9. Investment app Robinhood is launching a "fractional share trading" feature that allows users to purchase tiny amounts of stock, down to a millionth of a share. Robinhood co-CEO Vlad Tenev said the feature is intended to open up investment opportunities to people who may not be able to afford entire shares of valuable stocks. The company also announced a cash management feature where uninvested funds can be placed in a brokerage account or on a debit card. Several other firms, including Charles Schwab and Square, launched fractional trading earlier in the year. – TECHCRUNCH

10. Fewer than one in 10 Americans spend over $1,000 on a smartphone, according to a report from NPD. The report suggests that the price tag for Apple's newly-released iPhone 11 Pro is too high for most consumers, though people in major urban areas are more likely to purchase one than those who live outside a city. The bestselling smartphone in 2019 is the Apple iPhone XR, released in October 2018, with a starting list price of $749. – ARS TECHNICA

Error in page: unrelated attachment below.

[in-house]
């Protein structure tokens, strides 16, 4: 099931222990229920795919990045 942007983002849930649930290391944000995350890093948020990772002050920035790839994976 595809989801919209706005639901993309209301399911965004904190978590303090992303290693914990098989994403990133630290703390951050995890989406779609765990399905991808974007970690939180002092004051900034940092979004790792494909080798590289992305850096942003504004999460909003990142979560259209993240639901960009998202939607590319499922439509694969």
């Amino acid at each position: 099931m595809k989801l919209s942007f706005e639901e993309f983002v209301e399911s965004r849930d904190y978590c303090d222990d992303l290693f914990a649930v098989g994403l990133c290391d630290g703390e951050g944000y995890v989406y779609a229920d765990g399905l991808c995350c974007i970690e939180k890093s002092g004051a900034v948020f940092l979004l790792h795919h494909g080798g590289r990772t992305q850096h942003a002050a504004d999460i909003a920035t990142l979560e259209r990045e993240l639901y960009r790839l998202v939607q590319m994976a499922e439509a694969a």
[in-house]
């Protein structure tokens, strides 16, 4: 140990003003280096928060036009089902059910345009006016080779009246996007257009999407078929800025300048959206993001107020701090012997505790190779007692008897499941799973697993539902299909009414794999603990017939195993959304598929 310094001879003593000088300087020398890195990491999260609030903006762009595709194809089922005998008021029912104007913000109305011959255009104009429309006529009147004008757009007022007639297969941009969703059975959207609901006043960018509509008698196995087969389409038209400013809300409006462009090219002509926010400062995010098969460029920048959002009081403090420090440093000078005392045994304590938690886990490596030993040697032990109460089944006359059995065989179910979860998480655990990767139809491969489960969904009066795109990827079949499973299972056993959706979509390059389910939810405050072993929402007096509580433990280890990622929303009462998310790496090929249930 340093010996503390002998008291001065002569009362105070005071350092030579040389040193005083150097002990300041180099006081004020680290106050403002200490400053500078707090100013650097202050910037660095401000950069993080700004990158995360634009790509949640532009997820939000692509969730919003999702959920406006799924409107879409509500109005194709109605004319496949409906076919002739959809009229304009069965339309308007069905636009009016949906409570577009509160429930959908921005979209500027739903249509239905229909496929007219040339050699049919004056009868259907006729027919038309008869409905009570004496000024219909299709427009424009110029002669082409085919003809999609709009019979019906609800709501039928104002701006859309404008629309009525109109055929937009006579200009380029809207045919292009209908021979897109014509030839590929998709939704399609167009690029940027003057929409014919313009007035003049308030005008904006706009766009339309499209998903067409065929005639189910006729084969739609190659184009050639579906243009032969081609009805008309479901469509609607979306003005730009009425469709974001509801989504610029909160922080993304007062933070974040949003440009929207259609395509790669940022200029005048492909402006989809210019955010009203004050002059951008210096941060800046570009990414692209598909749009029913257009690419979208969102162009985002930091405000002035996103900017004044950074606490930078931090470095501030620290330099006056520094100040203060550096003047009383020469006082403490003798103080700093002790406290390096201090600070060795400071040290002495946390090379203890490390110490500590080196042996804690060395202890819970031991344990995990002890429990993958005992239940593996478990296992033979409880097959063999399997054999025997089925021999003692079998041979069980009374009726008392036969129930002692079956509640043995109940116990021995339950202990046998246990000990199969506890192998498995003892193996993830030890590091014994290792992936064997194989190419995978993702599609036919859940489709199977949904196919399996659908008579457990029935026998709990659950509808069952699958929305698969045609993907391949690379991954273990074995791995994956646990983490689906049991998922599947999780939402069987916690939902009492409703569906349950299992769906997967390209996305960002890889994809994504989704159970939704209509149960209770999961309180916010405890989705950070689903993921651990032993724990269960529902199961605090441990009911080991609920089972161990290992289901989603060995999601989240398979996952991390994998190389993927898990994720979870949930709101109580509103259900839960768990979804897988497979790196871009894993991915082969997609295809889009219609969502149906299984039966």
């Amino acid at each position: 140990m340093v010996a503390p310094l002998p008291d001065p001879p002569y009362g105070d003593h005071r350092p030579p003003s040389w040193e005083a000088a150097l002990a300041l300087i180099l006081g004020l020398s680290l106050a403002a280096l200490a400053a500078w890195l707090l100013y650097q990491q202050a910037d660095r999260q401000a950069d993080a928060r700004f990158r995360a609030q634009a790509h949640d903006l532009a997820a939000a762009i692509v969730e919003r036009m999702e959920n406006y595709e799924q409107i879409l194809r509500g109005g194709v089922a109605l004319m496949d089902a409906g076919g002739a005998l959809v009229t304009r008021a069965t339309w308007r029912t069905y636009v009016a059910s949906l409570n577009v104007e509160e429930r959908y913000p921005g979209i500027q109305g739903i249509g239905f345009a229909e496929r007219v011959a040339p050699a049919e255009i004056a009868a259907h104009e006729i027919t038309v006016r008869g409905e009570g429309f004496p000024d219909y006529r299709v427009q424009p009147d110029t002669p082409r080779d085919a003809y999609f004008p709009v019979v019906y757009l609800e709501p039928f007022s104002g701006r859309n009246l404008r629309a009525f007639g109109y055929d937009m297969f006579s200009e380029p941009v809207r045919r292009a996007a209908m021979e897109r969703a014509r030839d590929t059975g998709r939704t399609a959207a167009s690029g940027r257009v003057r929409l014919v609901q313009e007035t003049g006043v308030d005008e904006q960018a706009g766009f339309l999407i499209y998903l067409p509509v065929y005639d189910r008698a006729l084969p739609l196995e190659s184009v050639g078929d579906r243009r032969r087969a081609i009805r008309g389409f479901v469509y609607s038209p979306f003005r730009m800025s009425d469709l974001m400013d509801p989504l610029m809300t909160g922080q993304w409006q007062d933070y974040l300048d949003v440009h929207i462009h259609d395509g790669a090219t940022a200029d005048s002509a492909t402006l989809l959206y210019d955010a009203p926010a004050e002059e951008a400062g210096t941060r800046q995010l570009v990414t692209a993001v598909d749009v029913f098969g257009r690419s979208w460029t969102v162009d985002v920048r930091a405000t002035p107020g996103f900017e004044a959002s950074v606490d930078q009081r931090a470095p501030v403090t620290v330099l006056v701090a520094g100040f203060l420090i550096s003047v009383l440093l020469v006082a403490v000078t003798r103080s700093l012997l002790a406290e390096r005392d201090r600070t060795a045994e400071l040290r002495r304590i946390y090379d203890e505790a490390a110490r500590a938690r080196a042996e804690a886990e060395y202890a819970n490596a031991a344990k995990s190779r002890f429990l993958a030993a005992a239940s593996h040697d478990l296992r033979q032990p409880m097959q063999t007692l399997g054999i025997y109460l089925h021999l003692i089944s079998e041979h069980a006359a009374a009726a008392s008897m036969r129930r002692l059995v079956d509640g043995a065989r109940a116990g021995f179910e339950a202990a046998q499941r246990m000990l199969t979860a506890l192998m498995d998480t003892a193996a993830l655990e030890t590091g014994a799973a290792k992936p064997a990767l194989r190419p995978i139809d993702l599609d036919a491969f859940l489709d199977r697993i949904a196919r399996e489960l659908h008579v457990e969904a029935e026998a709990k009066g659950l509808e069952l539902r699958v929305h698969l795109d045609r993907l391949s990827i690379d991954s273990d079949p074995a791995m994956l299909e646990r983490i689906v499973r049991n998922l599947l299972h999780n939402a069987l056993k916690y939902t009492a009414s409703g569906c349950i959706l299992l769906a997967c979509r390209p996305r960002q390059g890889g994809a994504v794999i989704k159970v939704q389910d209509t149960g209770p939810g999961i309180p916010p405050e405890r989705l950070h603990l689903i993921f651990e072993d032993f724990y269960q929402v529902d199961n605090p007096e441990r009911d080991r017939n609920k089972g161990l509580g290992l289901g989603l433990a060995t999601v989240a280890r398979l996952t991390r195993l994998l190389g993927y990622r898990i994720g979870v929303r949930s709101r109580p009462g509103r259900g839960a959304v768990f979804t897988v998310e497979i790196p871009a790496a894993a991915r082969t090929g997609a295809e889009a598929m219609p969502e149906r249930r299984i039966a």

Jonathan Harris is a Los Angeles-based writer. Previously, he wrote for The Huffington Post,, and the YouTube channel What’s Trending. He’s a frequent performer at the Upright Citizens Brigade Theatre in Hollywood. Follow him on Twitter @countrycaravan.